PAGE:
Insurers are proposing double-digit premium increases in Maryland's individual-health-plan market, a consequence of what the state’s health insurance commissioner called a “death spiral.”
“We are at a place in the individual market where any increase at all creates stress in the marketplace,” said Alfred W. Redmer Jr., Maryland’s health insurance commissioner. “We have folks in Maryland that are struggling, that are trying to do the right thing — and they’re paying more for their health insurance than they are for their mortgage. While an 18 percent increase is better than last year, it’s still, in some cases, catastrophic if you’re the young family that has got to pay that 18 percent increase.”
The rate requests are an early sign of the trends in the individual marketplace, but they are only the first step toward determining 2019 premiums, which will be subject to review and won’t be finalized until later this year.
Redmer said soaring premiums are causing healthy people to drop out of the insurance pool, leaving only sick people behind. He noted that in March 2017, there were 243,000 people enrolled in individual plans, and a year later, there are only about 211,000. He said those who dropped coverage were likely healthy people, whose premiums no longer help underwrite the costs of people who are heavy users of the health-care system.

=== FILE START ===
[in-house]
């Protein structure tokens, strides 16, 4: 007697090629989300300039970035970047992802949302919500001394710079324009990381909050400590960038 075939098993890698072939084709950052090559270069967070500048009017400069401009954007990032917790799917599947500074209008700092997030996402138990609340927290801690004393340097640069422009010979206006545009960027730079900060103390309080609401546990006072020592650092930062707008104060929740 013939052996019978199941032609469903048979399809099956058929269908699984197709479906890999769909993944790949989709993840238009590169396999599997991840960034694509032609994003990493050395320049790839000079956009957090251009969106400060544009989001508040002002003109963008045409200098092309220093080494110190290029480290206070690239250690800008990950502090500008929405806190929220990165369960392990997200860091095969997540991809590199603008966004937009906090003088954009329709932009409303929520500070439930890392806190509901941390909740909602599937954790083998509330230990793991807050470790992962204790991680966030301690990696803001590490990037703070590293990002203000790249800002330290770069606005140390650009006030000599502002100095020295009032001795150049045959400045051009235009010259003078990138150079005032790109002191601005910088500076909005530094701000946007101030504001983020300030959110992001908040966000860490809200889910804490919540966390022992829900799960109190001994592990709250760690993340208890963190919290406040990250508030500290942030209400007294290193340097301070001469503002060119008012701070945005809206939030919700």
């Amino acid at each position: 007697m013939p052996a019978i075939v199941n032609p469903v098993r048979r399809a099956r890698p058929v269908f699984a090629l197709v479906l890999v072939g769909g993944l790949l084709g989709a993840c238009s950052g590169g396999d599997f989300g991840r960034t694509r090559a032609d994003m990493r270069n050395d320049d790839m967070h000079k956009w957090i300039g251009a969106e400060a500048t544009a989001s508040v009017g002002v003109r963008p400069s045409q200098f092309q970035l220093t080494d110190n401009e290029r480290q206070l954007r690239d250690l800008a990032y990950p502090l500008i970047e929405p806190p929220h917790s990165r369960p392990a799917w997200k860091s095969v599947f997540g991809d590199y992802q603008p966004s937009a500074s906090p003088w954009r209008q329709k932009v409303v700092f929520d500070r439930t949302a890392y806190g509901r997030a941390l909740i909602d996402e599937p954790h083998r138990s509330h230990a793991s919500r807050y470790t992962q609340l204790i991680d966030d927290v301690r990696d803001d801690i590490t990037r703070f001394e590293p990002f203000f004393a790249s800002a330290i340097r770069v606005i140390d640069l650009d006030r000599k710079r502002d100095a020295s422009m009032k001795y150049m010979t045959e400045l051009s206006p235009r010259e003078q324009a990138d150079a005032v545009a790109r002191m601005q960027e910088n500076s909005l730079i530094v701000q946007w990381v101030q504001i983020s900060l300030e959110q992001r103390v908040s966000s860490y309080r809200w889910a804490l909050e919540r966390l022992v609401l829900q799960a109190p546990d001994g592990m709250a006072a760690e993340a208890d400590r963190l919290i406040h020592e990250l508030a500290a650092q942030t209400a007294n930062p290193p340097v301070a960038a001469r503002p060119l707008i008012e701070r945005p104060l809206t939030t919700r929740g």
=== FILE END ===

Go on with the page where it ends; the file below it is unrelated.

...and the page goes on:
“My own opinion is, yes, I believe we’ve been in a death spiral for a year or two,” Redmer said. He added there is hope that the state’s efforts to stabilize the marketplace through a reinsurance fund would help provide relief to consumers.
“We are working with our federal partners to expedite approval for Maryland’s reinsurance waiver, and we continue to call for action at the federal level to fix our broken health insurance system,” Gov. Larry Hogan (R) said in a statement.
That hope was echoed by CareFirst chief executive Chet Burrell, who said that if anticipated changes come to pass, people in the HMO program might see a flat or even slightly lower premium in 2019. He projected that of the roughly 13,300 people in the PPO plan, he would expect to see a “very substantial portion” seek other coverage.
He said that by the end of the year, his company will have lost $476 million on the individual marketplaces since 2014.
“We have had major, major losses, and the reason for that is the rates — as high as they have been and as steeply as they have increased — have simply not kept up with how costly it is to take care of the population,” Burrell said. “We're not alone in this experience.”
Burrell said that he believes the Trump administration’s move to zero out the individual mandate penalty for not being insured in 2019 will exacerbate the premium increases, but he said it is too soon to know precisely what those effects will be.
In a statement, Kaiser Permanente said its rate request “reflect the expected costs of providing coverage for these members, including the impact of eliminating the individual mandate penalty.”